Of course, there are digital courses you can buy that explain everything in great detail and can sometimes be very helpful. But I would avoid paying for anything until you are making enough money to invest in your education.

One more hands-on option is to start a specific Airbnb Property Management firm.

You can do all the leg work the owner would do like guest management, price adjusting their ads, house cleaning, and so on. You could charge a flat hourly fee or take a cut of the listing.

This way, you’re learning the business and getting paid for it. A real win-win for all parties involved.

Don’t Start an Airbnb Business Without Doing Your Research First

As with any business start-up, you need to research and see if the numbers work before you dive in.

Join and get familiar with the major platforms, see what others are charging in your neighborhood and how often they rent their properties. Then use these numbers to see what type of numbers you should be expecting if you were a successful host.

Once you have an idea of what to expect, you can look into available rentals in the same neighborhood and see if you can snag one that will allow you to make the same type of money while giving you a hefty profit on the arbitrage.

Just be sure to see what amenities and extras the other hosts offer their guests, as you’ll need to offer something equal to or higher in perceived value in order to get the same number or more bookings.

You might be able to get a one-bedroom without a pool cheaper than with one. But if all of your competition has pools, you’d need to adjust your rates accordingly, which will also skew the numbers.

How to Use Your Research

These numbers guide you on what you should think when evaluating this type of business for yourself.

Of course, depending on where you live, these numbers can be radically different. But the math is still pretty much the same.

For example, let’s say you can rent a property from John Doe for $1,000 a month. You get the property which is a small one-bedroom house. You do your research on Airbnb and see that the same properties are renting for, on average, $125 a night.

So to start with that, we’d need to rent the property for a minimum of 8 days to break even. At least as far as covering the rent is concerned.

Then there are utilities, maintenance, laundry, and other odds and ends you’d need to run the business.

So let’s add another $400 to the rent bringing us to $1,400 a month income needed to break even.

That gives us eleven and a half days of rentals a month to break even. This is our “must make” to stay out of the red number.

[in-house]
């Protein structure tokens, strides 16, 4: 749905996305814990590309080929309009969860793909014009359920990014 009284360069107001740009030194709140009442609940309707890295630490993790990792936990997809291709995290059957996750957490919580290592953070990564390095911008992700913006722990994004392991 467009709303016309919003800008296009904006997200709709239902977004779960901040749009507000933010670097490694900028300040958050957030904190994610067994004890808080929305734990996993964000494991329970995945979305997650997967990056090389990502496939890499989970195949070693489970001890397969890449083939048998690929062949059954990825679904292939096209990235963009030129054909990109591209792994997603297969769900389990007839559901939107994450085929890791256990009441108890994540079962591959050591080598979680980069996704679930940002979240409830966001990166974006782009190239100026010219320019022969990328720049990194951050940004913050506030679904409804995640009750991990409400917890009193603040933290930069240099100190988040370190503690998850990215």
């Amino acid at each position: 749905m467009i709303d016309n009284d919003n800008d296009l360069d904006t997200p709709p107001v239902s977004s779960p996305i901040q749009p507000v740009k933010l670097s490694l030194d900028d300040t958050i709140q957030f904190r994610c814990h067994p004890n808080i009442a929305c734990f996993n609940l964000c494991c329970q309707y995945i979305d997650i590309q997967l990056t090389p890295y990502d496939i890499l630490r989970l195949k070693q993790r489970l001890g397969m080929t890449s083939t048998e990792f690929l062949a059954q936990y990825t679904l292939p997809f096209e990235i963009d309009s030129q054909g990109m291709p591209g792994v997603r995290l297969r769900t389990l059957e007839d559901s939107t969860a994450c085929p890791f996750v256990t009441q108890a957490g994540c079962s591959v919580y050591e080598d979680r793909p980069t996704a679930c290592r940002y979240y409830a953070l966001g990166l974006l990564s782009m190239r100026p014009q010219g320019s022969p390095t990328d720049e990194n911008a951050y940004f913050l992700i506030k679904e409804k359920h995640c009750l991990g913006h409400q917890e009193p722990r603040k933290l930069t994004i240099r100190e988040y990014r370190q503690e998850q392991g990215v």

Now let’s look at the average occupancy rate of hotels, which is around 65% total occupancy.

This fluctuates; this number is for hotels specifically, but it will give us a place to start.

At 65% occupancy, that should translate to 21.6 days of bookings, which multiplied by $125, gives us a total of $2708.33.

Subtracting our total costs of $1,400 from the projected $2708.33 income leaves us with a $1308.33 profit.

Not bad at all!

And that’s all positive cash flow now that can be quickly reinvested into more properties.

If you want more specific numbers, look at all your future competitors and track when they are booked and at what price in a spreadsheet. This is smart to do as the more you understand your direct competitors, the better you’ll be to compete with them.

Also, keep in mind there is also a small Airbnb fee that you need to calculate into your expenses when you create your business budget.

Now let’s do a worst-case scenario.

You only book at 50% occupancy. At 15 days of occupancy, our total income would be $1,875.

Minus our $1,400 in expenses and that still leaves us a profit of $475.

And that is for one property only and with very low occupancy.

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Popular Questions on How to be an Airbnb Host without Owning Property

There are a lot of questions about this method of earning money using the Airbnb platform, as well as more general questions.

Following is the answer to some of the most common questions.

Can you become financially independent on Airbnb properties without owning property?

You can become financially independent hosting properties with Airbnb.

However, everyone’s situation is different, and what one needs to be financially independent is different than someone else.

The best strategy is to do your research, create a business plan, and run the numbers through a budget to see how much you need to make to create a financially free future.

You might also like: 20 Free Printable Budget Templates (just updated and no email signup required!)

How do you find rental arbitrage properties?

The following list provides places to find rental arbitrage opportunities for how to be an Airbnb Host without owning property:

  1. Realtors in your area
  2. Networking events
  3. Word of mouth
  4. Drive around your area and look for rental signs in yards
  5. Real estate websites
  6. Online search in places such as Facebook Marketplace, Craigslist, Zillow, etc.

How do I start an Airbnb business with no money?

You can start your Airbnb business with little or no upfront costs by doing one (or more) of the following:

  1. Use a vacant property you already own
  2. Become a property manager
  3. Rent out a room in your home
  4. Rent out your home and stay with a friend
  5. Rent a property with the plan to re-rent on Airbnb (called rental arbitrage)
  6. Utilize the Airbnb virtual experience opportunity

What percentage does Airbnb take?

The typical fee is 3% of the booking total calculated as a flat service fee for the host.

How to be an Airbnb Host without Owning Property Final Thoughts

Rental arbitrage is a great way to get started making money with Airbnb without owning any property yourself.

It’s a real and completely legal way of doing business. And if you’re a people person with just a few basic skills, you should be able to be successful as long as you do your homework.

Remember, all new businesses have risks and their own set of pros and cons. As long as you understand what is necessary and you’re willing to do the work, there is no reason you can’t make a lot of money with rental arbitrage.